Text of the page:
“People can claim they’re furious, they can decry something as distasteful, and yet they’ll still click,” Stephens-Davidowitz writes. “And later — since Facemash proved too controversial — he took this knowledge of just how interested people could be in superficial facts about others they sort of knew and harnessed it into the most successful company of his generation.”
Stephens-Davidowitz uses the gap between what people say and what they really want to explain not only the success of Facebook, but also Netflix, 50 Shades of Gray and Donald Trump. “The algorithms know you better than you know yourself,” former Netflix data scientist Xavier Amatriain explains in one chapter.
So what do you do with this data if you’re a publisher? What if you’re the Atlantic, or simply have aspirations for content above the level of the National Enquirer?
You don’t necessarily have to despair, Stephens-Davidowitz says. But you should first face all the data and see what is there, not what you want to see.
“I can’t pretend there isn’t a darkness in some of this data,” Stephens-Davidowitz writes. “But the truth helps — and not just for Mark Zuckerberg or others looking to attract clicks or customers.”
Honestly reckoning with data can show us that we’re not the only ones something thinking something that no one is saying out loud. Stephens-Davidowitz cites “Why is Boehner orange?” and “Who is sitting next to Biden?” as top Google searches of the 2014 State of the Union address, for example.
Data can identify people’s ignorance as an entry point for how publishers can help their audience. You can look at the State of the Union kind of search as meaningless “big data exhaust.” Or you can learn from it. Let’s look at one example of how publishers can leverage curiosity.
How publishers can apply digital truth serum
As an experiment, I tried the methods Stephens-Davidowitz writes and applied it to current headlines. I looked up “Who is Reince Priebus?” on Google Trends. There was an uptick in these searches after the New Yorker article that sent the site record traffic. But the searches skyrocketed to their highest level at 4 p.m. on Friday, July 28th, when Donald Trump dismissed Priebus in a tweet.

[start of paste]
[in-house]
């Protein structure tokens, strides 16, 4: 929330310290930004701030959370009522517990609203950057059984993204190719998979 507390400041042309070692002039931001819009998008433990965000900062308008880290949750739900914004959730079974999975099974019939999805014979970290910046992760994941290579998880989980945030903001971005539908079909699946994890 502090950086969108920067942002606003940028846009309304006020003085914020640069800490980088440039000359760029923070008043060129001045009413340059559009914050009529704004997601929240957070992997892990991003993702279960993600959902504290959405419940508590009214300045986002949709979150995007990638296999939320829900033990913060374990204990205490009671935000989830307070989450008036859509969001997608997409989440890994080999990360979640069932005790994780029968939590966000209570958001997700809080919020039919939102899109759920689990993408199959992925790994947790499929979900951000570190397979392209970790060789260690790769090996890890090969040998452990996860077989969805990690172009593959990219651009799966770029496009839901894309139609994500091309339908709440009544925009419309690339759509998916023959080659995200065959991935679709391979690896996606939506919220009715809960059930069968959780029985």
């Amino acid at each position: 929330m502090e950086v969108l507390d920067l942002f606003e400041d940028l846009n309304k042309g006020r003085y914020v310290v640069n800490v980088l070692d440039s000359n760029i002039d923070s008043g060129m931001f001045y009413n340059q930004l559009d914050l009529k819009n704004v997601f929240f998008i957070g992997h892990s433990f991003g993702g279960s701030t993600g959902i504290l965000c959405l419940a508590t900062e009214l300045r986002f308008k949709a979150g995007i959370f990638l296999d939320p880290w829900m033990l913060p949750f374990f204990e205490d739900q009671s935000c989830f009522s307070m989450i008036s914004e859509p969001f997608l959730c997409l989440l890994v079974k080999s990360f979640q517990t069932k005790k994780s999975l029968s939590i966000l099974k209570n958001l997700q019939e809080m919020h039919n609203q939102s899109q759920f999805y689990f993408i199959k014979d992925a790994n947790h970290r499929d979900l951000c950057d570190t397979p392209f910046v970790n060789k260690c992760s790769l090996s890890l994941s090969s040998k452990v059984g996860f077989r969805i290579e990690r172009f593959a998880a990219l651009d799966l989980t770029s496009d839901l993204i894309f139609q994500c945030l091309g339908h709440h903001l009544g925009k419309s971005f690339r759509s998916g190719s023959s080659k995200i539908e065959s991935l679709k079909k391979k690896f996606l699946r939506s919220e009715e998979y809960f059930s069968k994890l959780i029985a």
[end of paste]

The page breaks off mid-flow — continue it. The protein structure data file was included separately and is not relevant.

I would like to thank Reince Priebus for his service and dedication to his country. We accomplished a lot together and I am proud of him!
— Donald J. Trump (@realDonaldTrump) July 28, 2017
Did any publishers help educate the public who were suddenly Priebus-curious? Of course. Vox was all over it. Right now when I Google “Who is Reince Priebus?,” a top-5 result is Vox’s article Reince Priebus’s ouster as chief of staff, explained. Just 26 minutes after Trump’s tweet about Priebus, Vox had a link up on Twitter to their explainer.
Reince Priebus’s ouster as chief of staff, explained: https://t.co/jGivF6wio8
— Vox (@voxdotcom) July 28, 2017
The headline is search engine optimized to include his name, title and the fact that he was fired in an efficient package. The article itself is a deep dive 1,950-word explainer rich with links that provide an extensive history, context and backstory. In the article, Vox explains the role of a chief of staff, Priebus’s political and personal background, the reasons why his relationship with Trump didn’t work out after a mere six months into the administration. Vox takes advantage of peak curiosity about a topic to serve and educate their readership.
This is just one case study, but it provides an example for how all publishers can use the metrics of what Stephens-Davidowitz calls digital truth serum. You can be depressed by the data, or you can put it to work.
Tim Cigelske (@cigelske) is the Associate Editor of MetricShift. He has reported and written for the Associated Press, Milwaukee Journal Sentinel, Budget Travel, Adventure Cyclist and more. Today, he is the Director of Social Media at Marquette University as well as an adjunct professor teaching media writing and social media analytics.